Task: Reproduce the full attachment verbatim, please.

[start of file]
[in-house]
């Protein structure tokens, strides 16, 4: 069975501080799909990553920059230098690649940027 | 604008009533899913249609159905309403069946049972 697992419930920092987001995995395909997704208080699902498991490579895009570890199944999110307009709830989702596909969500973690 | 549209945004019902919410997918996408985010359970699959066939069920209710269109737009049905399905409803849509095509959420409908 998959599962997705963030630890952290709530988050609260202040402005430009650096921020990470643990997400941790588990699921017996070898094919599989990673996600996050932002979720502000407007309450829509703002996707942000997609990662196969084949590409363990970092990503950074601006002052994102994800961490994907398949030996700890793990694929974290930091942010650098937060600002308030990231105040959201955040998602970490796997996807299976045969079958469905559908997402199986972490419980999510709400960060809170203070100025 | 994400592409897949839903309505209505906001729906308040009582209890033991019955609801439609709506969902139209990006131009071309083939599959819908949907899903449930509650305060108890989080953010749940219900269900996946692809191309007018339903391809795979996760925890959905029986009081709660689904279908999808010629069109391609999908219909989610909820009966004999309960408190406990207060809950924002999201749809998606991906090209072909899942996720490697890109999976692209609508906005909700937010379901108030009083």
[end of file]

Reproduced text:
[in-house]
């Protein structure tokens, strides 16, 4: 069975501080799909990553920059230098690649940027 | 604008009533899913249609159905309403069946049972 697992419930920092987001995995395909997704208080699902498991490579895009570890199944999110307009709830989702596909969500973690 | 549209945004019902919410997918996408985010359970699959066939069920209710269109737009049905399905409803849509095509959420409908 998959599962997705963030630890952290709530988050609260202040402005430009650096921020990470643990997400941790588990699921017996070898094919599989990673996600996050932002979720502000407007309450829509703002996707942000997609990662196969084949590409363990970092990503950074601006002052994102994800961490994907398949030996700890793990694929974290930091942010650098937060600002308030990231105040959201955040998602970490796997996807299976045969079958469905559908997402199986972490419980999510709400960060809170203070100025 | 994400592409897949839903309505209505906001729906308040009582209890033991019955609801439609709506969902139209990006131009071309083939599959819908949907899903449930509650305060108890989080953010749940219900269900996946692809191309007018339903391809795979996760925890959905029986009081709660689904279908999808010629069109391609999908219909989610909820009966004999309960408190406990207060809950924002999201749809998606991906090209072909899942996720490697890109999976692209609508906005909700937010379901108030009083």